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Fast-food worker protests a sign of new union tactics

Yesterday's protests by fast-food workers in more than 100 U.S. cities weren't just an effort to raise the minimum wage to $15 an hour. They were also a demonstration of a tactic re-invigorating organized labor: Showing unions as fighting for all workers, not just their members.

Fast food workers go on strike nationwide

Hundreds of people were arrested Thursday for non-violent civil disobedience during a series of strikes in 150 cities across the U.S. over low wages at fast-food companies including McDonald's, Wendy's, Burger King and KFC. Although the effort was funded and organized by the Service Employees International Union, most of the protesters were not members of the SEIU or any other union.

Kendall Fells, a representative of SEIU and organizing director of Fast Food Forward which sponsored yesterday's protests, believes that it's common cause, not membership, that makes a union.

"The definition of a union is simply workers standing together for common change," said Fells. "That's exactly what these workers are doing and that's why they're so successful. The way you have a union is by acting like one."

This is just the latest effort, mostly by newer and smaller unions, to organize people in low-paying, high-turnover jobs that older, more established unions believed couldn't be organized.

"Unions have to focus on low-wage workers," said Stuart Applebaum, president of the Retail, Wholesale, and Department Store Union. "Those are the people bearing the brunt of economic policies and who have lost most. Unfortunately that is also where much of the work is these days."

One thing SEIU has done is to organize low-wage workers by industry instead of the traditional model of organizing relatively well-paid jobs at individual businesses. It is a tactic that has worked well for the union, which today has 2 million members mostly working in health care, property services and government. Since the 1980s it has successfully organized janitors, security guards, child care providers and others.

But organizing in this case doesn't just mean increasing the number of union members, according to Ross Eisenbrey, vice president of the Economic Policy Institute, a liberal think-tank in Washington, D.C.

"They aren't trying to organize it in traditional sense of getting collective bargaining in McDonald's and the other fast-food places," he said. "They're doing something different, which is to create a movement to have low-wage workers demand more in pay and better conditions, and that will then carry over to the people they are over to organize."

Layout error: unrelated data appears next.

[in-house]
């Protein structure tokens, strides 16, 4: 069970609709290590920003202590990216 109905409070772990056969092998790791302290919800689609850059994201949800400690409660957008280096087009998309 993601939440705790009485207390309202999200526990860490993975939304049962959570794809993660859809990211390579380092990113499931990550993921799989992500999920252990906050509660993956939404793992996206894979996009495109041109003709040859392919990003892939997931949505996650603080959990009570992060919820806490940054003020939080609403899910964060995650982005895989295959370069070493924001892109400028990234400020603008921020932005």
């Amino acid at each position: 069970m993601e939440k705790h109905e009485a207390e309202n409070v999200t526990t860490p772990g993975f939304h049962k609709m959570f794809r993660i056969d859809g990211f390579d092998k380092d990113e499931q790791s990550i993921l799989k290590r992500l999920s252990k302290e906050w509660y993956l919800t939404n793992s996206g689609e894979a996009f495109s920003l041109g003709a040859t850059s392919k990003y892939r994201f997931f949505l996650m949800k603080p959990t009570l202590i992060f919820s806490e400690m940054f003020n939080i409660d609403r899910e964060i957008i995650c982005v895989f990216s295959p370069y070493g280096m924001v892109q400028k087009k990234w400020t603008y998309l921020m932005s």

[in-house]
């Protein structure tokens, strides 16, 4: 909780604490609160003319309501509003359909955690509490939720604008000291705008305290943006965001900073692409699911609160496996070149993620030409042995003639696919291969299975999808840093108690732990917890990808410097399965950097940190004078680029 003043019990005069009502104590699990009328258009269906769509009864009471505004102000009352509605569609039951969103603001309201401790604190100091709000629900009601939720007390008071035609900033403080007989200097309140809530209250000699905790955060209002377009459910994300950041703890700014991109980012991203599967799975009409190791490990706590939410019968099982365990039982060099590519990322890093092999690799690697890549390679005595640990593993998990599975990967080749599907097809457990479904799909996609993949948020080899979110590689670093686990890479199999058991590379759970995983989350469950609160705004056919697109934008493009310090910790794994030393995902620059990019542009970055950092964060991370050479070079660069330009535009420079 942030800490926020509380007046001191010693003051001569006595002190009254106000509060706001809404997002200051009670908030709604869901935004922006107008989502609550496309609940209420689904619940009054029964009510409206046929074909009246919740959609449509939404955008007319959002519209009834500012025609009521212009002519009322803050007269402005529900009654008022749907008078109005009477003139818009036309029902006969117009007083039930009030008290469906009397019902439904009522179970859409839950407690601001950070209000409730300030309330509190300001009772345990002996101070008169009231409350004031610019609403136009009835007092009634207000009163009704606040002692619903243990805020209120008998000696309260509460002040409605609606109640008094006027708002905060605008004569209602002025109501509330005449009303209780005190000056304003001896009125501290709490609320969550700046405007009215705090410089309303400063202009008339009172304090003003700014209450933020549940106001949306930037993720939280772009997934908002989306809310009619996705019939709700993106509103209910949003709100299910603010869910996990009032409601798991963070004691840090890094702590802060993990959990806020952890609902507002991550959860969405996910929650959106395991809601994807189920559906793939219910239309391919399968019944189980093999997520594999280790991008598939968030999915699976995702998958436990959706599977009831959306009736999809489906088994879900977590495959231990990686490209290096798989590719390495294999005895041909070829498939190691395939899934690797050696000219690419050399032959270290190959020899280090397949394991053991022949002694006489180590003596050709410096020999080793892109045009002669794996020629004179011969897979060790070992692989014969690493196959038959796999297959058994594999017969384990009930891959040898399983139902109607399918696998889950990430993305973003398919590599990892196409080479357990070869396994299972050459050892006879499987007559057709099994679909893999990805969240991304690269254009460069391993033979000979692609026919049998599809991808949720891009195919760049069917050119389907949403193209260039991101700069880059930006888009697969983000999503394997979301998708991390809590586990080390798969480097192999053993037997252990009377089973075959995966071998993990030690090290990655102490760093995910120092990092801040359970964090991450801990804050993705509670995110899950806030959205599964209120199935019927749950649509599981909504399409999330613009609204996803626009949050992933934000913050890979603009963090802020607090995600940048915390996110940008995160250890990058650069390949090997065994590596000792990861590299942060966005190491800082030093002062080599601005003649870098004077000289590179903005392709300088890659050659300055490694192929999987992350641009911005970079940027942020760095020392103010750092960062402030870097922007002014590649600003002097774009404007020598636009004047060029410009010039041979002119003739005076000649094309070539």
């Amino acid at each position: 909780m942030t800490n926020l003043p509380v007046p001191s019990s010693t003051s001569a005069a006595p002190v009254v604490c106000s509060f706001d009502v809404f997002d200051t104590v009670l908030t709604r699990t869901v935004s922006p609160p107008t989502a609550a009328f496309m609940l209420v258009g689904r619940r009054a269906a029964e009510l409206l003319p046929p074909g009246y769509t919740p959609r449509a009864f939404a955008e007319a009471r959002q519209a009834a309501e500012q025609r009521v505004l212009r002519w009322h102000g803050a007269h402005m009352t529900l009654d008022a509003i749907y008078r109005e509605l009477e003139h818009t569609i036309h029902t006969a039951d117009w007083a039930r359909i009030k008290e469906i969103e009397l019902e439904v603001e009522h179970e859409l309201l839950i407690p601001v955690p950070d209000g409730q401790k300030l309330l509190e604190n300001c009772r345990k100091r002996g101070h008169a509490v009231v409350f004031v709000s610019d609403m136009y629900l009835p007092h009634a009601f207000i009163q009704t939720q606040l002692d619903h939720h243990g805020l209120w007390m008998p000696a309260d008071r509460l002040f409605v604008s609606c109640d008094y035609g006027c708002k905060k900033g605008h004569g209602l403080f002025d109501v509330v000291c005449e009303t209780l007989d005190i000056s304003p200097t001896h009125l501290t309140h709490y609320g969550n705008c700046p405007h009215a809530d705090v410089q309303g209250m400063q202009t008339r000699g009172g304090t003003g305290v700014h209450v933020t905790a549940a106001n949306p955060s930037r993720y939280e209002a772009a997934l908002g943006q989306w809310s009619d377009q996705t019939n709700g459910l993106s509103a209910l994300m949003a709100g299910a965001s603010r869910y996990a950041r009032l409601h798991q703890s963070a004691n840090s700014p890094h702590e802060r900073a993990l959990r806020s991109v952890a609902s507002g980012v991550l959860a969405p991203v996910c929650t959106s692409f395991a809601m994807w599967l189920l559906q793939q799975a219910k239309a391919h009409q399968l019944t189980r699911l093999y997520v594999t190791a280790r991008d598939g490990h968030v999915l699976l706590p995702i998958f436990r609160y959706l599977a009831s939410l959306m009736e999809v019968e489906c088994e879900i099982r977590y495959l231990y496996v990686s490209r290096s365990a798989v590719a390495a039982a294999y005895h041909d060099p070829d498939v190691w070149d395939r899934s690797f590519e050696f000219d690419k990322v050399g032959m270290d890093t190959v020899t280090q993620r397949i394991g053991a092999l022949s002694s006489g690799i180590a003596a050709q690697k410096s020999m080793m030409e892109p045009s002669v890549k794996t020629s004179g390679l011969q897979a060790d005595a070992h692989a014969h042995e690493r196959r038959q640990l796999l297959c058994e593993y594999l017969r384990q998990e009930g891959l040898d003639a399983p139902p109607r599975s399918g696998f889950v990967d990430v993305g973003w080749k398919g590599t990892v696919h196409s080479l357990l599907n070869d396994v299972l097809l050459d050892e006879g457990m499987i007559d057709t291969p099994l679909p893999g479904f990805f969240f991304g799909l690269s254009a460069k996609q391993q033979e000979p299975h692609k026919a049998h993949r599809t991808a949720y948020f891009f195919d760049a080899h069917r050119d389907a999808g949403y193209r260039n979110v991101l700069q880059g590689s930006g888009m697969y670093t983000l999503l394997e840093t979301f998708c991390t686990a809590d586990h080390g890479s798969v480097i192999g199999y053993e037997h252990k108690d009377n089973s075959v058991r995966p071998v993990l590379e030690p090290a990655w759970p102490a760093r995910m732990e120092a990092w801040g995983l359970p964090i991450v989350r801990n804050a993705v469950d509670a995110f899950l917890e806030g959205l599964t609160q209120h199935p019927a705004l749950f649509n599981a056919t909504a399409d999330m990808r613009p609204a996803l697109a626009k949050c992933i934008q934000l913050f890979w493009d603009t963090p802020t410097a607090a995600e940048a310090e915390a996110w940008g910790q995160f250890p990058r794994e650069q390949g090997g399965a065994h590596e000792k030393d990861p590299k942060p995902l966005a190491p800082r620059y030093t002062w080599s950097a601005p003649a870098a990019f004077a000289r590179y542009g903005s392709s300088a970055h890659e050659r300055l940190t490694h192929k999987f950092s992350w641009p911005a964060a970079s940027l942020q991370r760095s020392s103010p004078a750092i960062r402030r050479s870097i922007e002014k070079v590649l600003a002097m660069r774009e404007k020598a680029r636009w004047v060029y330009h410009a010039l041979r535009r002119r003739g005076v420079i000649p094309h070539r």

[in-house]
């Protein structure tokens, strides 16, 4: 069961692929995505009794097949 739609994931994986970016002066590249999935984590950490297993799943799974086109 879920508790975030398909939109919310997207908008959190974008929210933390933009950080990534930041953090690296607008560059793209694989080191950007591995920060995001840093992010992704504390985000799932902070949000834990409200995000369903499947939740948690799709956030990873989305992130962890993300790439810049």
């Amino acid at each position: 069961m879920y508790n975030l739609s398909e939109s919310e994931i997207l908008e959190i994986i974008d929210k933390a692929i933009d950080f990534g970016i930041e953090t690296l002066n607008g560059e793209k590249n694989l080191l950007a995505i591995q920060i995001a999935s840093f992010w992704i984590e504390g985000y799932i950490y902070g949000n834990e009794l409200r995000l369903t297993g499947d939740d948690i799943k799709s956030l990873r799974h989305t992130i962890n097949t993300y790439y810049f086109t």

This "rising tide lifts all ships" approach is a conscious effort to change how the public views unions and what they do. Under the old model of organizing one business at a time, it was easier for companies to make the argument that this was just another case of unions trying to get in and make money for themselves. This isolated the unions from the community as a whole.

The new model of campaigns positions labor as just one part of a broader coalition within a community, said Héctor Figueroa, president of SEIU local 32BJ.

"We should make our campaigns be about what the issue is," he said. "We should put forward that workers are underpaid, working under unsafe conditions, without opportunities and making a general demand regardless of employers that the whole industry needs to take notice and needs to address these concerns."

This change in focus is resonating with Americans, union members say. Figueroa points to Seattle's recent decision to raise the minimum wage to $15 an hour, as well as moves by other U.S. cities pushing to raise baseline wages well above the federally mandated $7.25 an hour, as signs that Americans support labor's demands.

"What has changed is not only the tactics but also the reciprocity and the scale of attention by the public to this kind of campaigns," he said. "If there had not been the recognition that these people work hard and they deserve better, it would have been very hard to get to where we are now. It's the right tactic at the right moment to say at the national level that these workers deserve better."

The moment may also be right because many people have a different view of their place in the American economy than before the financial meltdown.

"What happened with the Great Recession is people began to understand that they should be questioning the economic underpinnings of our society," said Applebaum. "People are more skeptical now of corporate leaders after they saw what happened. They've seen how benefits they took for granted all their lives are disappearing. They lost so much from where they thought they should be that they're willing to stand up."

The unions are also benefiting from other economic factors, like the fact that average wages for most Americans haven't gone up in years and the replacement of pension plans with savings vehicles like 401(k) plans, which were never designed to serve as retirement plans.

Still, unions have a long way to go before reclaiming the popularity they enjoyed from the 1930s to the 1970s. For now, organized labor would likely be happy with a widespread increase in the minimum wage, something that may not be out of reach.

"The odds are certainly getting better, and part of the reason is the political climate has changed so that now it's not even considered radical to be thinking about a $15 minimum wage," said EPI's Eisenbrey. "It's changing the landscape and making what seemed extreme or far-fetched a year or two ago now seem completely plausible."

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